Did rich countries like the U.S. betray the millennial generation — the people born in the 1980s through the early 2000s? Some make that claim. For example, a report in the Guardian discusses how high unemployment, sluggish income gains and student-loan debt have hit young people in Western countries hard.
While these hardships are real, most of them don’t constitute a betrayal. In general, governments don’t try to do things that raise unemployment and lower incomes.
Sometimes they inadvertently make mistakes — for example, austerity in some European economies has probably been a big unforced error — but even then, they are simply being misguided, not malevolent. Even the student-loan debacle was probably a result of government attempts to raise incomes by encouraging kids to educate themselves.
As much as we’d like to believe that government can control the economy, its power is limited. Productivity gains, which drive much growth, are often due to improvements in technology.
The government can spend money on research, tweak patent policies, craft more efficient financial markets and invest in early-stage companies, but it isn’t clear how much these things will really boost growth. Economists have recognized that productivity growth is slowing all over the world and that the chances of any one country’s policies being able to reverse this trend are probably fairly slim.
But that doesn’t mean the U.S. and other developed nations have done right by millennials. In some important ways, they have betrayed the young generation.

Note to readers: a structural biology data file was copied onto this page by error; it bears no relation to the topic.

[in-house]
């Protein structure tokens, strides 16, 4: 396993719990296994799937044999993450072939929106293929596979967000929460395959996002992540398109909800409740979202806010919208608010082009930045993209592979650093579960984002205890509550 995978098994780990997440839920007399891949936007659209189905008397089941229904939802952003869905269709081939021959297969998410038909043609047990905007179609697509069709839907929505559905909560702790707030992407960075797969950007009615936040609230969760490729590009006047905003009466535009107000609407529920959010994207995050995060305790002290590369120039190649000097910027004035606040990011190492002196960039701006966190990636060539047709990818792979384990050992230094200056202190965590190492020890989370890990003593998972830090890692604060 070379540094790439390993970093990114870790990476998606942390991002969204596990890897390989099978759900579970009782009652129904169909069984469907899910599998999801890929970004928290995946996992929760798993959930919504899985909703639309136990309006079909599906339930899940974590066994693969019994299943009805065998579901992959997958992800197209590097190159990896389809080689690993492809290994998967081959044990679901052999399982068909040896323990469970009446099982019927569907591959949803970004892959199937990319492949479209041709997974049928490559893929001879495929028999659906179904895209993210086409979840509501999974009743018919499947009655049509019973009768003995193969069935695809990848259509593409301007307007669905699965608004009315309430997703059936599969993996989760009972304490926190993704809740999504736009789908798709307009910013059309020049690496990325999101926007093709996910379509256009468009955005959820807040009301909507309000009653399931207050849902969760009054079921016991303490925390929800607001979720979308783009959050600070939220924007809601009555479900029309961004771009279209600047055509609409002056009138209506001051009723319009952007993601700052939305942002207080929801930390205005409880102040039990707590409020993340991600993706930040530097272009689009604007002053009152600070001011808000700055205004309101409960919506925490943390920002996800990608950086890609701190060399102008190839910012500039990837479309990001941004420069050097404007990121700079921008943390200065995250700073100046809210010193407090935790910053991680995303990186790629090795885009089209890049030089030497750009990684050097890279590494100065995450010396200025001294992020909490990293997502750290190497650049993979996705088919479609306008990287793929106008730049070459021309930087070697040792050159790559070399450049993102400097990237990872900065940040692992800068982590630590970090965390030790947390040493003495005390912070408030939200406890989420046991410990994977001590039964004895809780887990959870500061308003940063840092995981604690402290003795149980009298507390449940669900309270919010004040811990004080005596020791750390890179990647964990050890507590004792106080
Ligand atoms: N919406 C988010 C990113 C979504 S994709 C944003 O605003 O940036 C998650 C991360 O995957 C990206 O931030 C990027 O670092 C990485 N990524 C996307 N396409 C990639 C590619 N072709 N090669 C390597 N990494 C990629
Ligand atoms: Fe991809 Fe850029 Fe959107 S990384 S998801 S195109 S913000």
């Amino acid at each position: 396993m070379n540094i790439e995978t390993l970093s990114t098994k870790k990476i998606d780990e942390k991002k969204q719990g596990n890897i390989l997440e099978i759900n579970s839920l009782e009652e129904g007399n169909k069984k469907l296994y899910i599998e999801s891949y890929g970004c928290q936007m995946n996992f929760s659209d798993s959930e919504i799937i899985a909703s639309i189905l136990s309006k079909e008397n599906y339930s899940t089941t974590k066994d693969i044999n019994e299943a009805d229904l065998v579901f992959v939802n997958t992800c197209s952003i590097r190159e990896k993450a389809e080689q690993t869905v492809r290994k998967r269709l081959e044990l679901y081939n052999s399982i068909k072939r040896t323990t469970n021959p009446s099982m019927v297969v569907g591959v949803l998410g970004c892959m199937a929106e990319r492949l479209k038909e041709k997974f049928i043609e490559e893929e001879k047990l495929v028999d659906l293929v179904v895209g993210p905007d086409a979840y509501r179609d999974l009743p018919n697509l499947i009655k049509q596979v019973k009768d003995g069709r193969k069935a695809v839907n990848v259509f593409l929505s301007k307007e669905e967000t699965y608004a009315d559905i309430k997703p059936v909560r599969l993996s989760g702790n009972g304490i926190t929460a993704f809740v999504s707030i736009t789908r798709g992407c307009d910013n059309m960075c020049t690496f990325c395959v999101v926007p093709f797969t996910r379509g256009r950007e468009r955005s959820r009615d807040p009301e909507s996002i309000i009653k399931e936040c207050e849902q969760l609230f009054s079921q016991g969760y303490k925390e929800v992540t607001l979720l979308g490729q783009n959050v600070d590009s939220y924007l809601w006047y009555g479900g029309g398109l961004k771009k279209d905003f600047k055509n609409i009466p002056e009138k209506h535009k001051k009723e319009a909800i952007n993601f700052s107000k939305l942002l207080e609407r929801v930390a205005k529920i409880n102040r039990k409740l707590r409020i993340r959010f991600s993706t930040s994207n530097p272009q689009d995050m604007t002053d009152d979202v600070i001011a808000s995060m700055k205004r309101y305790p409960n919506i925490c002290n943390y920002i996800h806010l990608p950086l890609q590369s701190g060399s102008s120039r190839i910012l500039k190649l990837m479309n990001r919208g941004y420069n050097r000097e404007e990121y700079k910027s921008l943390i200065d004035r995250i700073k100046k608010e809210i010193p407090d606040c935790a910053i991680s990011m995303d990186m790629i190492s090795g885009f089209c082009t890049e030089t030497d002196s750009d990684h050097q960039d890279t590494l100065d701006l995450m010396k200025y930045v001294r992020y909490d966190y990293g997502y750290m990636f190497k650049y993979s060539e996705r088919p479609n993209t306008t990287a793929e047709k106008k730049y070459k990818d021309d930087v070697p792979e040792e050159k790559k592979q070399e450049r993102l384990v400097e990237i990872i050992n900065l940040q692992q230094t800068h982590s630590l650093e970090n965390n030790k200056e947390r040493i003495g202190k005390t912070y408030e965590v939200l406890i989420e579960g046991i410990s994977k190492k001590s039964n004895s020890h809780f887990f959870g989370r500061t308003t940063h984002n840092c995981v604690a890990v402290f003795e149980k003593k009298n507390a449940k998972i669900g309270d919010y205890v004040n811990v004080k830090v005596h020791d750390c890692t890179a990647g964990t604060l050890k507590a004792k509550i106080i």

Any society faces a basic choice between consumption and investment. Producing the things that raise living standards requires physical capital such as buildings, machines and infrastructure. It also needs technological ideas, which are produced through costly and time-consuming research.
If we work hard and create more capital and more ideas today, our children and grandchildren can enjoy a richer life. When the baby boom generation sacrificed time and materials to build the interstate highway system, for example, it ensured that Generation X and the millennials would have nice roads to drive on.
Unfortunately, the U.S. hasn’t done as much of this sort of investment as it might have. Since the 1980s, private investment net of depreciation has been falling steadily as a percentage of gross domestic product:
Government spending on research and development has also fallen a bit since 1980.
Government investment has fallen too, not taking depreciation into account: